I congratulate my hon. Friend the Member for Southend West (Sir David Amess) on his contribution and on initiating the debate. I particularly welcome the Minister, who is a beacon of stability in a Department in which Secretary of States can come and go. I was an Education Whip during the Minister’s first incarnation as an Education Minister, and it is good to see him back in his proper place as a beacon of stability within that Department.
I welcome the consultation, but for us, NFF stands more for national funding failure than national funding formula. I gently say to the Minister that, if the consultation does not result in changes, it will not pass through the House. My hon. Friend has said that he will not support it; I—as somebody who loyally supports the Government—will not support it if the funding formula does not change, both in relation to Southend and more generally. I agree with the principle of a national funding formula. I understand that an eighth of Government spending is on education so it cannot be an area that we do not look at and review, but it cannot be right that Southend is, as my hon. Friend said, one of four areas in which every school loses out—the only area to do so outside London. That seems wholly unacceptable.
The budget pressures are great. Some 80% to 90% of budgets go on staffing, while pensions and national insurance contributions are rising faster than the rate of inflation, whether measured by the retail prices index or otherwise. These are very difficult times. Schools do more now than they did in the past; year after year, schools are expected to do more with less. It is not just about cutting the obvious things. The excellent headteacher of Hamstel Infant and Nursery School, Mrs Clark, wrote to me to demonstrate that there would be a massive impact on that school’s ability to do what it was already trying to do, and that it was being asked to do more under the funding formula. That is typical of all the other primary schools. Other schools have already reduced the number of older staff, who are more expensive, and have replaced them as they retire early or at the right time with cheaper, younger employees.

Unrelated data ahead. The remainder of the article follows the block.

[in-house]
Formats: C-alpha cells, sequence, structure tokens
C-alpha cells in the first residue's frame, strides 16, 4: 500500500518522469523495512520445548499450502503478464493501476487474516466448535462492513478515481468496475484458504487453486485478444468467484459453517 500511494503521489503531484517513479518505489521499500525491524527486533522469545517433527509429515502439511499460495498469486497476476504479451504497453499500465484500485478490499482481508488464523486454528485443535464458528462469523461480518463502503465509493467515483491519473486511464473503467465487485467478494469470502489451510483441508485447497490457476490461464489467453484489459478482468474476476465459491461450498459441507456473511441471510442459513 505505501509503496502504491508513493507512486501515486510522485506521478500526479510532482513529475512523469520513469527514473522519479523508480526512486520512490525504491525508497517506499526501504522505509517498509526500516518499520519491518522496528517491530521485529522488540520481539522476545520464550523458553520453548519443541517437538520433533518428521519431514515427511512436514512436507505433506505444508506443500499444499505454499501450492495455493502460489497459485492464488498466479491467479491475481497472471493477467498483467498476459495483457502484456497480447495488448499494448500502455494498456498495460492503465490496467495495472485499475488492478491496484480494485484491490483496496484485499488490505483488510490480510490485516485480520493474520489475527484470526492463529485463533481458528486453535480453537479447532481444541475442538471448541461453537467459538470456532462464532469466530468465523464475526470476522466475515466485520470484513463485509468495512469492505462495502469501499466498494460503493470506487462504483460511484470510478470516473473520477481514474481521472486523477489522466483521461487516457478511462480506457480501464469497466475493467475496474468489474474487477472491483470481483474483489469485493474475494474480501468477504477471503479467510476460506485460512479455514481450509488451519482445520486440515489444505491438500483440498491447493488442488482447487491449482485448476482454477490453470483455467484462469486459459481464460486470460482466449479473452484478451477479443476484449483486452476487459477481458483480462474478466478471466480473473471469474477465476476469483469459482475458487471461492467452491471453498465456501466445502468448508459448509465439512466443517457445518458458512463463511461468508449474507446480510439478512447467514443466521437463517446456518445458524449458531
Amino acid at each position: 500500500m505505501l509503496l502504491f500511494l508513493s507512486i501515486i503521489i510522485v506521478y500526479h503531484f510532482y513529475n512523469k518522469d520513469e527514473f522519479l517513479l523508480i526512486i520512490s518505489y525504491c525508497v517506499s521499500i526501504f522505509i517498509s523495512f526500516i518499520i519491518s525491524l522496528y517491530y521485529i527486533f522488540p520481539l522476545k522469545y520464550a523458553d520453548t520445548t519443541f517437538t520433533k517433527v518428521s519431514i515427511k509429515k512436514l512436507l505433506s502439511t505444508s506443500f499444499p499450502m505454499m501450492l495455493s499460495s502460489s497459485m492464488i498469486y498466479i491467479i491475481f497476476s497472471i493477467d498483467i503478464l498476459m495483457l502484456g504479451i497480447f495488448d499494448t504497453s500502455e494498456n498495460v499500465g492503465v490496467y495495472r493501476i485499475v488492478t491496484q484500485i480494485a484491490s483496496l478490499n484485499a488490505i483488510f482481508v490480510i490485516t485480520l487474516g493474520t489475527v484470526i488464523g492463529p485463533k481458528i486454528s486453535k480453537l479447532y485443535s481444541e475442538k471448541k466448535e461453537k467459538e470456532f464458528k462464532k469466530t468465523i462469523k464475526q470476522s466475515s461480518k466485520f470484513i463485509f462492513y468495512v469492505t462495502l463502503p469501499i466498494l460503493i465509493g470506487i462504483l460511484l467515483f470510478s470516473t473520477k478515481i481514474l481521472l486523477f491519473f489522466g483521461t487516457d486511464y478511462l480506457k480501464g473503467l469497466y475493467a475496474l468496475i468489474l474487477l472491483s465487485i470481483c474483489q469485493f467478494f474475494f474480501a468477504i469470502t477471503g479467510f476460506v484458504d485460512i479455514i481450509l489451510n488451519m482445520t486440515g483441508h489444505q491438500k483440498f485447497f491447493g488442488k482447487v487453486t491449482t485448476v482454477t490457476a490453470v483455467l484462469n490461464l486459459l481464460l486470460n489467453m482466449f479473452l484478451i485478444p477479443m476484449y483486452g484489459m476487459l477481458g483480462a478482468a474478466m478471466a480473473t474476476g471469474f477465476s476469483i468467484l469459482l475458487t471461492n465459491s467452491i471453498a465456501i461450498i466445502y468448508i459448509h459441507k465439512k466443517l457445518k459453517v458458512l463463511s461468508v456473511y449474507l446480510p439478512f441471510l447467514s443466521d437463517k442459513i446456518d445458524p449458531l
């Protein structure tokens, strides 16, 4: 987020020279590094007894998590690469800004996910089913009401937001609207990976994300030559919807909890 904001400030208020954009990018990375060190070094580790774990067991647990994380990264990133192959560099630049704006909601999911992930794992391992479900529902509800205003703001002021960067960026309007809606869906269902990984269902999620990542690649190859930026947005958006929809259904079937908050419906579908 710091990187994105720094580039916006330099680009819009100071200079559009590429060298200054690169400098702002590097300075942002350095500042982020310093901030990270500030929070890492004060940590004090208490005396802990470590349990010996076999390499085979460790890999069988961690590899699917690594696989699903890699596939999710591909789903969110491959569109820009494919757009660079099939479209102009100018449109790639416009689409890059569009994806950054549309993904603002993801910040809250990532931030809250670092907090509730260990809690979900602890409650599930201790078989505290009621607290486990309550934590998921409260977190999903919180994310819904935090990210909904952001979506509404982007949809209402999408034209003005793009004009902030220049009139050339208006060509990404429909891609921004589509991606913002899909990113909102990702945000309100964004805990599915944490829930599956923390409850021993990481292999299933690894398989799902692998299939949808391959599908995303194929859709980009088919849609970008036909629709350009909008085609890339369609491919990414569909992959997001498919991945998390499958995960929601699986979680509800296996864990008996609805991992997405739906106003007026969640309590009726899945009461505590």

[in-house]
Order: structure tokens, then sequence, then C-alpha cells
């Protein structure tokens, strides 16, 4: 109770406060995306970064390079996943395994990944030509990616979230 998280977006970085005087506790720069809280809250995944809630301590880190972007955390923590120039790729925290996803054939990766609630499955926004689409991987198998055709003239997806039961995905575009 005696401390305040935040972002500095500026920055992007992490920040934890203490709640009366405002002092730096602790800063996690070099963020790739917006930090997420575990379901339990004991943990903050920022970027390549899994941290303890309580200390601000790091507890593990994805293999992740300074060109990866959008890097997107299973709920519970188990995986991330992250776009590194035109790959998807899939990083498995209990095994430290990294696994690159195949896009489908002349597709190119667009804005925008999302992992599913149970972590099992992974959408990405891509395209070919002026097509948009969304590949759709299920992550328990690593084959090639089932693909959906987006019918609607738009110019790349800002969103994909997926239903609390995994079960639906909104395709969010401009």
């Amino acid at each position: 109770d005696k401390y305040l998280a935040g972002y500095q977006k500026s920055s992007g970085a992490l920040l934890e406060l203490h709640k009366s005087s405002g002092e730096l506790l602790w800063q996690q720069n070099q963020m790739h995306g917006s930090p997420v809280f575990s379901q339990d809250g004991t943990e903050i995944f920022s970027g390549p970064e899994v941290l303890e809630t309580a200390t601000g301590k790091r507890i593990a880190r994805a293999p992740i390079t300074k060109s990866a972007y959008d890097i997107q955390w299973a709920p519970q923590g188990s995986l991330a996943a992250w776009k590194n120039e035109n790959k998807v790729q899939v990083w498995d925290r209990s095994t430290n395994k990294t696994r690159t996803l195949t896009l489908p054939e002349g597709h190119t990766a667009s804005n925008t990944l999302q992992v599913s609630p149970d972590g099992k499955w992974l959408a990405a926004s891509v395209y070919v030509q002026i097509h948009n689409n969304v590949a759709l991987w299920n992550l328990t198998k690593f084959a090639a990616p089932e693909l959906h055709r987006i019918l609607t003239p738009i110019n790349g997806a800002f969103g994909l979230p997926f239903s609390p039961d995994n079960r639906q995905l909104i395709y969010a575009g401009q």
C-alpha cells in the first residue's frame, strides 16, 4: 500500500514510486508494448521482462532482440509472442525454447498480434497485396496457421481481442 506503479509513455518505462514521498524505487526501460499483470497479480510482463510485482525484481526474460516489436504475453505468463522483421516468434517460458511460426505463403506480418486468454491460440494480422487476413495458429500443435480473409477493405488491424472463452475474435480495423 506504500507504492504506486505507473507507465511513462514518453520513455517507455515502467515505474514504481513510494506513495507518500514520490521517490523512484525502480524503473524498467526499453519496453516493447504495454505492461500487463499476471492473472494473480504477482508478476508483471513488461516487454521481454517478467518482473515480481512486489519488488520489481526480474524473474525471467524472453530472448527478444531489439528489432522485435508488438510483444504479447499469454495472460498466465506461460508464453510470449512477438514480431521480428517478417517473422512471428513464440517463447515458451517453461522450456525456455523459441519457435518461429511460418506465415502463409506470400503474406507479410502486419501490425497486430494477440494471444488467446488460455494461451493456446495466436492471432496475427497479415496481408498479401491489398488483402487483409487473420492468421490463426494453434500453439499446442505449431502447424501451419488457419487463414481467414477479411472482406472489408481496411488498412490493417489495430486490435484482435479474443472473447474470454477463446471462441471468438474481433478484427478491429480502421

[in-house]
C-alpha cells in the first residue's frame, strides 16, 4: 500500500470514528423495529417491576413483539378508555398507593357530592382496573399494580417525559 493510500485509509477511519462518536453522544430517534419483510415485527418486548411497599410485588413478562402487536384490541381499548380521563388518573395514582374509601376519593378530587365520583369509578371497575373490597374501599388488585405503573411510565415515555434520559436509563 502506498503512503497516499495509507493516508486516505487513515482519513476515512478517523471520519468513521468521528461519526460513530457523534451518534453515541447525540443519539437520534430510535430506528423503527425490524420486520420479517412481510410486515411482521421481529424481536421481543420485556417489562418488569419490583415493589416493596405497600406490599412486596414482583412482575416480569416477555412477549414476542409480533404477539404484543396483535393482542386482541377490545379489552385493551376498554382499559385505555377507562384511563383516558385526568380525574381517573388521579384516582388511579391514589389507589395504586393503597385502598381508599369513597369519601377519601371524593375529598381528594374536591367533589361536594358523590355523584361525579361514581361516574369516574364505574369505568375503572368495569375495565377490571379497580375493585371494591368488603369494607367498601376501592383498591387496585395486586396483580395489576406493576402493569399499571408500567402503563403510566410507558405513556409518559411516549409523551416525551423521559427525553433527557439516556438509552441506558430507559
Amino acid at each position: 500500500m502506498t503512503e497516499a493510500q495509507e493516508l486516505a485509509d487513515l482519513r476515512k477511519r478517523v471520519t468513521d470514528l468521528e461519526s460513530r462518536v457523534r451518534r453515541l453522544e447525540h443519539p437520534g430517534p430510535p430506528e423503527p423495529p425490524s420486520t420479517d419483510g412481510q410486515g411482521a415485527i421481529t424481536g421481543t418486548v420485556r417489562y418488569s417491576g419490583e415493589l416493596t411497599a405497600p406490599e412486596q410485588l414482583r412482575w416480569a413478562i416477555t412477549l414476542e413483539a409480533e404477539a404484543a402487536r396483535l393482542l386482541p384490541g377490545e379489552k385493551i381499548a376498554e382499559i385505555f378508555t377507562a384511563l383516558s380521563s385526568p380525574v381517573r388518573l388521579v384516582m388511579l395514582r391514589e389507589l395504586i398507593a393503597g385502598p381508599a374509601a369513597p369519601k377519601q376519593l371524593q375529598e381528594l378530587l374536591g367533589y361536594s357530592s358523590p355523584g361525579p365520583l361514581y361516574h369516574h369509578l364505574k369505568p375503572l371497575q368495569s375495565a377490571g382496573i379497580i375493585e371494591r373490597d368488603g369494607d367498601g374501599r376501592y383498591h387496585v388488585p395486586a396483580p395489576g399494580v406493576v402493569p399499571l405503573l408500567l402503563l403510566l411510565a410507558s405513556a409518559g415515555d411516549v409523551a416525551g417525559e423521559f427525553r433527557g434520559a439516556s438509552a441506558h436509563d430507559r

If the NFF goes ahead, it will lead to redundancies. Learning support assistants will be made redundant and non-core subject teachers will be made redundant in virtually every school, including Southend High School for Girls, Cecil Jones Academy, Shoeburyness High School, St Bernard’s High School and Futures Community College, in addition to all the primary infants schools. I know that the funding formula does not apply to special needs schools, but there are parallel issues there as well. In addition, we have grammar schools that are underfunded and would benefit from a higher level of basic funding. At the moment, the position is untenable.
I welcome the capital expenditure that the Government are facilitating. I also welcome the work on opening out grammar schools. Roughly 100 grammar school pupils come from the Thurrock unitary area, which is represented ably by my hon. Friend the Member for Thurrock (Jackie Doyle-Price), who cannot speak for herself in the Chamber given that she is a Government Whip. Putting more grammar schools in Thurrock would help Southend, in that more local people—people in not only the Southend postcode but Great Wakering and the broader Essex and Thurrock area—would come in.
The Government must do something. They could do something on the area cost adjustment and on the London allowance. Lots of people will not come into Southend from an area in the outskirts of London where they could be paid more. The Government could do more on funding grammar schools, on transitional arrangements and on arrangements for bulge groups going through, which they are in secondary schools. Without doing that work and without Members of Parliament being on board, the proposals simply will not and should not get through the House of Commons.